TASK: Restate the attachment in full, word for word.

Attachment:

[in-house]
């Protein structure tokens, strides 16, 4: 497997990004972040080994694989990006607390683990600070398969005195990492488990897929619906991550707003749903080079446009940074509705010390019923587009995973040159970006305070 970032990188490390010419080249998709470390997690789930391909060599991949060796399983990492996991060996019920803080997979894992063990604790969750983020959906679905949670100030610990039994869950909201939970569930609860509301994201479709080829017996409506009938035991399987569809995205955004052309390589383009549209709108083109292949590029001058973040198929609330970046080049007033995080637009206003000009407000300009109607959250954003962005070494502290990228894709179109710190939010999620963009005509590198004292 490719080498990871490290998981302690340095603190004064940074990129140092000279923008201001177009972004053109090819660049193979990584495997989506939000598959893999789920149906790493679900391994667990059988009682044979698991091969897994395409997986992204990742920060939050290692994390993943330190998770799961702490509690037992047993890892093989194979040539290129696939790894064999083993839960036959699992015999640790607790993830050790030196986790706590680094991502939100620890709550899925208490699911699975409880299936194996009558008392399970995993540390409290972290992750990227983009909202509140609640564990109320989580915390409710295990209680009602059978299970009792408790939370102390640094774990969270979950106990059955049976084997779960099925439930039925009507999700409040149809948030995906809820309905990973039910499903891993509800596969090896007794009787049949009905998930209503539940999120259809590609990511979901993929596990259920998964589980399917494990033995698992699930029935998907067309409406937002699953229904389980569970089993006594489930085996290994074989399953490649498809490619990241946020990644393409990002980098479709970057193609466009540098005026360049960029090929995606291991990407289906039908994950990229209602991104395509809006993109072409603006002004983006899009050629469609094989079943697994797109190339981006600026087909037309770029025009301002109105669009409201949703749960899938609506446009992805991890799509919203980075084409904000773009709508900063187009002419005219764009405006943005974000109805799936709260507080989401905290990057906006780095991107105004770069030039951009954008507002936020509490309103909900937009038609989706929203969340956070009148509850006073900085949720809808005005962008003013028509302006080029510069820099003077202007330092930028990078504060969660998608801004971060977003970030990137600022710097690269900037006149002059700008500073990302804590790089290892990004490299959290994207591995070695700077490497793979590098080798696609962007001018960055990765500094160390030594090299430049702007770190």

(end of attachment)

[in-house]
């Protein structure tokens, strides 16, 4: 497997990004972040080994694989990006607390683990600070398969005195990492488990897929619906991550707003749903080079446009940074509705010390019923587009995973040159970006305070 970032990188490390010419080249998709470390997690789930391909060599991949060796399983990492996991060996019920803080997979894992063990604790969750983020959906679905949670100030610990039994869950909201939970569930609860509301994201479709080829017996409506009938035991399987569809995205955004052309390589383009549209709108083109292949590029001058973040198929609330970046080049007033995080637009206003000009407000300009109607959250954003962005070494502290990228894709179109710190939010999620963009005509590198004292 490719080498990871490290998981302690340095603190004064940074990129140092000279923008201001177009972004053109090819660049193979990584495997989506939000598959893999789920149906790493679900391994667990059988009682044979698991091969897994395409997986992204990742920060939050290692994390993943330190998770799961702490509690037992047993890892093989194979040539290129696939790894064999083993839960036959699992015999640790607790993830050790030196986790706590680094991502939100620890709550899925208490699911699975409880299936194996009558008392399970995993540390409290972290992750990227983009909202509140609640564990109320989580915390409710295990209680009602059978299970009792408790939370102390640094774990969270979950106990059955049976084997779960099925439930039925009507999700409040149809948030995906809820309905990973039910499903891993509800596969090896007794009787049949009905998930209503539940999120259809590609990511979901993929596990259920998964589980399917494990033995698992699930029935998907067309409406937002699953229904389980569970089993006594489930085996290994074989399953490649498809490619990241946020990644393409990002980098479709970057193609466009540098005026360049960029090929995606291991990407289906039908994950990229209602991104395509809006993109072409603006002004983006899009050629469609094989079943697994797109190339981006600026087909037309770029025009301002109105669009409201949703749960899938609506446009992805991890799509919203980075084409904000773009709508900063187009002419005219764009405006943005974000109805799936709260507080989401905290990057906006780095991107105004770069030039951009954008507002936020509490309103909900937009038609989706929203969340956070009148509850006073900085949720809808005005962008003013028509302006080029510069820099003077202007330092930028990078504060969660998608801004971060977003970030990137600022710097690269900037006149002059700008500073990302804590790089290892990004490299959290994207591995070695700077490497793979590098080798696609962007001018960055990765500094160390030594090299430049702007770190």